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Demolition in Cleveland?

Making sense of a potential Indians rebuild

Chicago White Sox v Cleveland Indians
It’s increasingly likely that Lindor and Ramírez will be next popping champagne not with Cleveland, but on other clubs.
Photo by Ron Schwane/Getty Images

Cleveland is one of the most notoriously cheapskate teams in the majors. A 90s powerhouse and one of the more successful teams of the 2010s, Cleveland fans have grown disenchanted with a front office that routinely refuses to bring in free agents to build around exceptional young talent. Despite coming frustratingly close to a World Series title in 2016 and winning 102 games in 2017, the front office failed to build a winner around arguably the best rotation of the last five years. Having practically advertised that their star players are destined for other teams for purely financial reasons, looking at their current roster one has to wonder if they see a situation similar to the one the White Sox faced after 2016.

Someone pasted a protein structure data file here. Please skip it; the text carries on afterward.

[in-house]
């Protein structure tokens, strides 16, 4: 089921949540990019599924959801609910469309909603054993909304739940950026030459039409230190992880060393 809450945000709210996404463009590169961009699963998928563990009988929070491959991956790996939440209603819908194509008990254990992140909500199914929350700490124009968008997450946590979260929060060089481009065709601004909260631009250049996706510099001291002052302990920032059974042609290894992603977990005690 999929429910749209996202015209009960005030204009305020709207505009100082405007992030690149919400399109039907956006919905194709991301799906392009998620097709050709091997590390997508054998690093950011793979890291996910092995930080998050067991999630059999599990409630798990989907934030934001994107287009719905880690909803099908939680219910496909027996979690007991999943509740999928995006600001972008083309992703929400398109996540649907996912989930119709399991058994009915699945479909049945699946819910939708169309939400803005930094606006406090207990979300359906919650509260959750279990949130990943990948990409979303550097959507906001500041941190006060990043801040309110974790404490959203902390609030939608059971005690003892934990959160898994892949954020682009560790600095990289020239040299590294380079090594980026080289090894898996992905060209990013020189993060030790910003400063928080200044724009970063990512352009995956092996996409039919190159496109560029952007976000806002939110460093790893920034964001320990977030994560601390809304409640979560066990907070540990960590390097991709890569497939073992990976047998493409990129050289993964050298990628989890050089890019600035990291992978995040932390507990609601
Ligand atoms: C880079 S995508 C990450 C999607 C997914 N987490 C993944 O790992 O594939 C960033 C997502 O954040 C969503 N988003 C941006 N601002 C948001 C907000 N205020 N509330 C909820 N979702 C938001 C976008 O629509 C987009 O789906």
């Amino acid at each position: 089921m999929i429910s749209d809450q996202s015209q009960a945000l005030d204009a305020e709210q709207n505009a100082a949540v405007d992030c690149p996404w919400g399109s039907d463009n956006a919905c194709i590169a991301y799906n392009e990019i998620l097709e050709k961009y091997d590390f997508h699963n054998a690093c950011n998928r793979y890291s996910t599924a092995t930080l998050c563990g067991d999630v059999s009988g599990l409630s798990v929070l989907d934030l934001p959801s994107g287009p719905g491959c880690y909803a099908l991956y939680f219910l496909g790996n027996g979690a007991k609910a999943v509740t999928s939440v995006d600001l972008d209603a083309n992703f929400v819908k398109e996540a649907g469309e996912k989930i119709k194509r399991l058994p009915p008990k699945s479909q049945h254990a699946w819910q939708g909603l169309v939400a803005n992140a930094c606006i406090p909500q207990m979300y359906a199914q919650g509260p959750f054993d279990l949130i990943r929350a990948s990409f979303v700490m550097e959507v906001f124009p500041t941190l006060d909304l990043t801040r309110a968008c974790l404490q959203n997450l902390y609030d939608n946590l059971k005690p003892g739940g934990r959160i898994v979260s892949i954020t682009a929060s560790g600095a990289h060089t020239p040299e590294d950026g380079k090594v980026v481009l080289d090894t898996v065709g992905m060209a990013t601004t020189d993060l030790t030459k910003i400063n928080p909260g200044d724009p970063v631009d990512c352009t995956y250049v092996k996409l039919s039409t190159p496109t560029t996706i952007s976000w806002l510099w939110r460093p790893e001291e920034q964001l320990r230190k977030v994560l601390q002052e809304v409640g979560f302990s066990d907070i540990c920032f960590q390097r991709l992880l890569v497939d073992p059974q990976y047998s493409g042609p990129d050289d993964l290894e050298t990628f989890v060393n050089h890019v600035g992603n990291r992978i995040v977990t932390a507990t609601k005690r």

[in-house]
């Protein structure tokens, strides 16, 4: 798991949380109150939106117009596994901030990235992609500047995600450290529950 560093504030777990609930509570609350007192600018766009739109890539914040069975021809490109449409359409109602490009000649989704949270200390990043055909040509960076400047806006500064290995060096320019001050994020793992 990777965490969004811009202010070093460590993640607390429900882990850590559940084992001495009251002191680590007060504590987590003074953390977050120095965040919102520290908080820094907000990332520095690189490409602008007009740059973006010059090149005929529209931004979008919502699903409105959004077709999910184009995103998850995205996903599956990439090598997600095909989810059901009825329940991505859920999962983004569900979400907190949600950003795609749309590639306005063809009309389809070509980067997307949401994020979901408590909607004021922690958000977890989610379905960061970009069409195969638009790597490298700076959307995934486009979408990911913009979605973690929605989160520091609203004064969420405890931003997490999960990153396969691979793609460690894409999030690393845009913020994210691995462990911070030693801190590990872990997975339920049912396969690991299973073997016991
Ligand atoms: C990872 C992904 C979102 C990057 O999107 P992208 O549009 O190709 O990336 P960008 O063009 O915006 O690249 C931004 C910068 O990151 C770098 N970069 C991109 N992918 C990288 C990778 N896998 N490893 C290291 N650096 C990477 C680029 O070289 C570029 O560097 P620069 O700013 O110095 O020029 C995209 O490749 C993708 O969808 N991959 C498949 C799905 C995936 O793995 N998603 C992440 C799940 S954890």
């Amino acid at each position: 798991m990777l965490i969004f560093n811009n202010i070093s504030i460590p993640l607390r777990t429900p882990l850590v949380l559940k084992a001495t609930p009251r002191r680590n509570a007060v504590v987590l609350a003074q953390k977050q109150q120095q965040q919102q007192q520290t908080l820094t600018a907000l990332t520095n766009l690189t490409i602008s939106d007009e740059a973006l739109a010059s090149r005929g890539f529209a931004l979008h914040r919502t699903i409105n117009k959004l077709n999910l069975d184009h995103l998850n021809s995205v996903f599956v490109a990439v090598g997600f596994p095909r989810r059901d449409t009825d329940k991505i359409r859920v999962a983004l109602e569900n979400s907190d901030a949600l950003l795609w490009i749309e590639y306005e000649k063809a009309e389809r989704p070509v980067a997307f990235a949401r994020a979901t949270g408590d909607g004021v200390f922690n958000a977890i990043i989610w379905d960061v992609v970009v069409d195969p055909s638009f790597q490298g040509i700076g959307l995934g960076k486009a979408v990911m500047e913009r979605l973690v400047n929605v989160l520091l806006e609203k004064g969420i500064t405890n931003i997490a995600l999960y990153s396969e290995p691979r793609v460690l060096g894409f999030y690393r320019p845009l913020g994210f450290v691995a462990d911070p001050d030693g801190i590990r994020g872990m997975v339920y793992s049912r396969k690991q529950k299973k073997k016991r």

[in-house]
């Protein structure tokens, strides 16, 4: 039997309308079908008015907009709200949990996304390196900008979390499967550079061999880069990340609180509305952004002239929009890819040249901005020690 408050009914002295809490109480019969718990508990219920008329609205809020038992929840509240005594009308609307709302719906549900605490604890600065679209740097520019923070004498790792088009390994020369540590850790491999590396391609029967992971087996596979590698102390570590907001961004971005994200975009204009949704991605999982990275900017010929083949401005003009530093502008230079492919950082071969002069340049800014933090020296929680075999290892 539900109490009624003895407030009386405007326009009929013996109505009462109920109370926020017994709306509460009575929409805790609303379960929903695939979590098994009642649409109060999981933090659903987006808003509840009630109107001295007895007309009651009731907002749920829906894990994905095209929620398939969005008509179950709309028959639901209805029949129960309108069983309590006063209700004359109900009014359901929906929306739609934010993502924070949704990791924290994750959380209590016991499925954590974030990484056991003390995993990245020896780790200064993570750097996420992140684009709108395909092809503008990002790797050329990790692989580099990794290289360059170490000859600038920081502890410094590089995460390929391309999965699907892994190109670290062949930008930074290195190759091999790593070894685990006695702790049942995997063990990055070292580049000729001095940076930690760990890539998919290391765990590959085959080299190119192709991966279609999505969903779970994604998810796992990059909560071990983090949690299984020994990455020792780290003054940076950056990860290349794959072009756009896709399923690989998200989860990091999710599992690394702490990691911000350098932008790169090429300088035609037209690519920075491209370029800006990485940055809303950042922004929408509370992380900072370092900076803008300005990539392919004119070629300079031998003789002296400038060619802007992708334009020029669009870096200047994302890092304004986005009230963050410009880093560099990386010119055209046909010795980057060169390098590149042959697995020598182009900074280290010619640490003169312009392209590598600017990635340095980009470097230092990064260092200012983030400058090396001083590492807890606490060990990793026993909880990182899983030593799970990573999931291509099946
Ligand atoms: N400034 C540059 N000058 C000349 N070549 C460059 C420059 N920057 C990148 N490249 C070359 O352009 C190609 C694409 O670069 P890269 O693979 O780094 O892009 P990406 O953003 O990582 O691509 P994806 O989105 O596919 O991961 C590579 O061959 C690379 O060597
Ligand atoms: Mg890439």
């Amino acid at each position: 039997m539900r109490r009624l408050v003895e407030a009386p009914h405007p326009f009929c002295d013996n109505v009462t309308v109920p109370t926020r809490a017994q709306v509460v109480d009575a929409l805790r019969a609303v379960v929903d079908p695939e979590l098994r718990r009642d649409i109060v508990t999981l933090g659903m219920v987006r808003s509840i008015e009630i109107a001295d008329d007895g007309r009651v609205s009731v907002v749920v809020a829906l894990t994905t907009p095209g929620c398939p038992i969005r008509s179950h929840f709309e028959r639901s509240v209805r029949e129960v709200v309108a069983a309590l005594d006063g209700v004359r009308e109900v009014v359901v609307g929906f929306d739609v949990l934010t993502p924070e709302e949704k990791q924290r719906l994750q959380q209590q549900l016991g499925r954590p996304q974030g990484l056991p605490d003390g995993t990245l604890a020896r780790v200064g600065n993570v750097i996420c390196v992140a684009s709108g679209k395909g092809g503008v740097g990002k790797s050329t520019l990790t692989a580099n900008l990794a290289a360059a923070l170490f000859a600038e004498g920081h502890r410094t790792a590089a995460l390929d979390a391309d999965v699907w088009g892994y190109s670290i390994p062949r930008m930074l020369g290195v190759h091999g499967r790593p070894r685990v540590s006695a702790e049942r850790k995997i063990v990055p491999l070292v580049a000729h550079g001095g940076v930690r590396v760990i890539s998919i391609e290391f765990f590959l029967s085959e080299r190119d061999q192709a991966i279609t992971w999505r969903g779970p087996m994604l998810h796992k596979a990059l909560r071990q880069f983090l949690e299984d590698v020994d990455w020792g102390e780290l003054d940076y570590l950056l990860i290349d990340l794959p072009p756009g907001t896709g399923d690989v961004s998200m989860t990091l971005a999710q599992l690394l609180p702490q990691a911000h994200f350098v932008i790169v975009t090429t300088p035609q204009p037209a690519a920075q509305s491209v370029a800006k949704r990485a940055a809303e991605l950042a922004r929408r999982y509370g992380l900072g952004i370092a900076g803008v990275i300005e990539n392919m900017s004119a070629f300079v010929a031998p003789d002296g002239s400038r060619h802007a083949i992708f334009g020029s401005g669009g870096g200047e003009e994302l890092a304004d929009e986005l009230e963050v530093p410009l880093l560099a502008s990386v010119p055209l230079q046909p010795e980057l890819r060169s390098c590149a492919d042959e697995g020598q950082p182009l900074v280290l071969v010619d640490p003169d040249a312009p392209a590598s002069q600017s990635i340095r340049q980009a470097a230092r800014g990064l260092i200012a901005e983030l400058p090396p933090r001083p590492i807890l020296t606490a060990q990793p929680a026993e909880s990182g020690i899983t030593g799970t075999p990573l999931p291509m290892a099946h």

Now first, the obvious difference: the 2016 White Sox team was not very good, failing to even finish .500, while the 2020 Indians were second in the highly-competitive AL Central and had the look of a potentially serious postseason threat based on their elite pitching staff before the Yankees put a stake in the heart of that dream. While White Sox GM Rick Hahn had to concede that what he was doing was not working, Cleveland GM Mike Chernoff can only point to a period of significant success, even if he does not have a World Series title to show for it (and if your bar for defining success exceeds a pennant, three division crowns, and four playoff appearances in five seasons, please delete your Yelp account).

So the question then becomes, given this period of success, and considering star players Francisco Lindor, José Ramírez, and Shane Bieber are all returning along with other excellent pieces like closer Brad Hand, starters Carlos Carrasco and Zach Plesac, and young potential studs Franmil Reyes, Cal Quantrill, and Triston McKenzie, why would Chernoff hit the reset button now? The answer, as it was with the White Sox, comes down to financials and the opportunities available now.